With: Jim Carrey, Charlotte Gainsbourg, Marton Csokas, Kati Outinen, Vlad Ivanov, Agata Kulesza, Robert Wieckiewicz.

More Film

  • Atmosphere91st Annual Academy Awards, Governors Ball

    Inside the 2019 Oscar Parties

    Stars party all around Hollywood before, during, and after the Oscars. Here, Variety hits the town to give you the inside scoop on all the star-studded soirées. Keep checking back throughout the weekend for the latest updates… Variety x Armani Beauty Makeup Artistry Dinner Sunset Tower, Los Angeles, Feb. 20Variety and Giorgio Armani Beauty honored makeup artists Molly [...]

  • 'Monty Python’s ‘Life of Brian’ Heads

    'Monty Python's Life of Brian' Gets 40th Anniversary Release (EXCLUSIVE)

    “Monty Python’s Life of Brian” is heading back into movie theaters to coincide with the 40th anniversary of the classic comedy film. Trafalgar Releasing took the rights to the film last year. The event cinema specialist is planning a 400-screen release on April 18 that will span the U.K. and U.S. as well as territories [...]

  • Korea's CJ CGV Switches Turkey CEOs

    Korea's CJ CGV Switches Turkey CEOs as It Battles With Local Industry

    Yeun Seung-ro has been appointed as CEO of CGV Mars Entertainment, the Korean-owned company that operates Turkey’s largest cinema chain. He replaces Kwak Dong Won, another veteran of the CJ-CGV group. The change of personnel may reflect two ongoing battles within the Turkish film industry. CJ-CGV, which bought Mars for some $650 million in 2016. [...]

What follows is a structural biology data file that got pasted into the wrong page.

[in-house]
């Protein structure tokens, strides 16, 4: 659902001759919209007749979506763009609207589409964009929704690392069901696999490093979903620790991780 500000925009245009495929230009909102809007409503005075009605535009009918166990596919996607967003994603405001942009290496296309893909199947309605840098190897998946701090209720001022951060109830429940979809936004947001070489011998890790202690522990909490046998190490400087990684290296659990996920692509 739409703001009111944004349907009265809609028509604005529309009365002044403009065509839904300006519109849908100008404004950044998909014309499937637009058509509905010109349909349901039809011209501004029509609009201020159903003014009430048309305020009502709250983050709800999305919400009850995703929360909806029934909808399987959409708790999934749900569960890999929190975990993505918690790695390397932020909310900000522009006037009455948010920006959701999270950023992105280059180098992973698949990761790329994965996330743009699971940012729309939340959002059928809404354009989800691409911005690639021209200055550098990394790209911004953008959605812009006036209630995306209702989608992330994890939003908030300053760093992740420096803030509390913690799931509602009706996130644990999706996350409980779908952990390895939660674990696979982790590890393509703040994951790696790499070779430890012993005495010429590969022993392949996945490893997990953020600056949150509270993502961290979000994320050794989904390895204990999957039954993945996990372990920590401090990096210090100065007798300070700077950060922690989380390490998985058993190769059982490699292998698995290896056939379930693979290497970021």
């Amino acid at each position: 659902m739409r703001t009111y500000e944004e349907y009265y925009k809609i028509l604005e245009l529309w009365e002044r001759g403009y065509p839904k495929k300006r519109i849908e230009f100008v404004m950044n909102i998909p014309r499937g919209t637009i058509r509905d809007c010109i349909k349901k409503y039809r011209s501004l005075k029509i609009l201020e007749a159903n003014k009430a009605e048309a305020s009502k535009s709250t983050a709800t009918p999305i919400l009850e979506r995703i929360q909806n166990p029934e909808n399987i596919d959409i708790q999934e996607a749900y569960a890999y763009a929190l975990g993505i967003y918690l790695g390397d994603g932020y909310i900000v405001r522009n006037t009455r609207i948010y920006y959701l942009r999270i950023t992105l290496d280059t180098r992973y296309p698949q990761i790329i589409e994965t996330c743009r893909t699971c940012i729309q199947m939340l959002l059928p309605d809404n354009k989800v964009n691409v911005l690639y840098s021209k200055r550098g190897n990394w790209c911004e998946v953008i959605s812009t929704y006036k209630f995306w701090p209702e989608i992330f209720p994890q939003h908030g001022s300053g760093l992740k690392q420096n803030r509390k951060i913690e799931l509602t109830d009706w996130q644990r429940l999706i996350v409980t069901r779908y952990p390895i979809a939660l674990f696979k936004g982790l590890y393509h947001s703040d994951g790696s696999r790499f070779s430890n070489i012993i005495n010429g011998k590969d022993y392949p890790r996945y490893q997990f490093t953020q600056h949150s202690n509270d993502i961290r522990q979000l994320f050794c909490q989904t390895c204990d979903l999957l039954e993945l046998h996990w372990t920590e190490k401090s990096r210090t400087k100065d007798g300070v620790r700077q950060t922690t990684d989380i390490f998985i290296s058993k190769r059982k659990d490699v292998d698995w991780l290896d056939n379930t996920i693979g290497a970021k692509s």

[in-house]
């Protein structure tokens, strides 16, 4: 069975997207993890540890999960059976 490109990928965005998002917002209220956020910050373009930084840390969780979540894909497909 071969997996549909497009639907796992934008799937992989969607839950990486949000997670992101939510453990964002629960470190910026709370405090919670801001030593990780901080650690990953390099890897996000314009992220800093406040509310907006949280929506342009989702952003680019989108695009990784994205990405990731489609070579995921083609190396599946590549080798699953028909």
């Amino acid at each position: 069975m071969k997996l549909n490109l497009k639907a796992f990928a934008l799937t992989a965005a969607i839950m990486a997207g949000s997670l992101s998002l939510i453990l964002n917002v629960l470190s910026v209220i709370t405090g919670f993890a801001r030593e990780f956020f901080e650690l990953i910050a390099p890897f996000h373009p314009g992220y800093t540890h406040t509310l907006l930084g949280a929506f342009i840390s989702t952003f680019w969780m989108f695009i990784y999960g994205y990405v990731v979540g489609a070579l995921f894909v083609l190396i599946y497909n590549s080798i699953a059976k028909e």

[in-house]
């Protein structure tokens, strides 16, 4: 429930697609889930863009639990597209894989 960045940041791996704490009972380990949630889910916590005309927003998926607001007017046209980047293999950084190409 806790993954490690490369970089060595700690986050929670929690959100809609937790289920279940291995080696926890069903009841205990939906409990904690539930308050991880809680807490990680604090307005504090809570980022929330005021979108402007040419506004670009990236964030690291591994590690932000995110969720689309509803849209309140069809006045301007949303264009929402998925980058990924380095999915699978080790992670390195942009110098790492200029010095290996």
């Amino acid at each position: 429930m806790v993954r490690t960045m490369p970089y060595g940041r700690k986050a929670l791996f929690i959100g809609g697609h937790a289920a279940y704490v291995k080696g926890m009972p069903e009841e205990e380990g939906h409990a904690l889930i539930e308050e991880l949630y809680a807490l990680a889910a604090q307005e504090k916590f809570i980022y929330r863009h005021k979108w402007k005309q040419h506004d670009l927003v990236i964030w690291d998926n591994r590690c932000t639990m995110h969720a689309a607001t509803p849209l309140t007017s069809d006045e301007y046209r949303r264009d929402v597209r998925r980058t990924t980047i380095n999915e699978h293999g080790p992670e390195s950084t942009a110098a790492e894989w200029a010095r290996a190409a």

• Woody Allen Developing Next Film With

    Woody Allen Teams With Spain’s Mediapro for Next Film

    MADRID — Woody Allen is re-teaming with Spain’s Mediapro, one of Europe’s biggest independent film-TV companies, to develop his next film with an eye it seems to shooting in Spain. Mediapro co-financed and co-produced two of Allen’s highest-grossing movies, 2008’s “Vicky Cristina Barcelona,” which grossed $96.4 million worldwide, and 2011’s “Midnight in Paris” which earned [...]

  • 'Stitches' Review: Berlin Film Festival

    Berlin Film Review: 'Stitches'

    An elegant hybrid of true-story exposé and slow-moving arthouse thriller, Serbian director Miroslav Terzić’s sober sophomore feature “Stitches” takes a familiar idea — a lone crusader taking on a corrupt system in pursuit of the truth — but delivers an unusually thoughtful, psychologically compelling character study. Taking its cue from Snežana Bogdanović’s eerily composed but fathomless [...]

More From Our Brands

Access exclusive content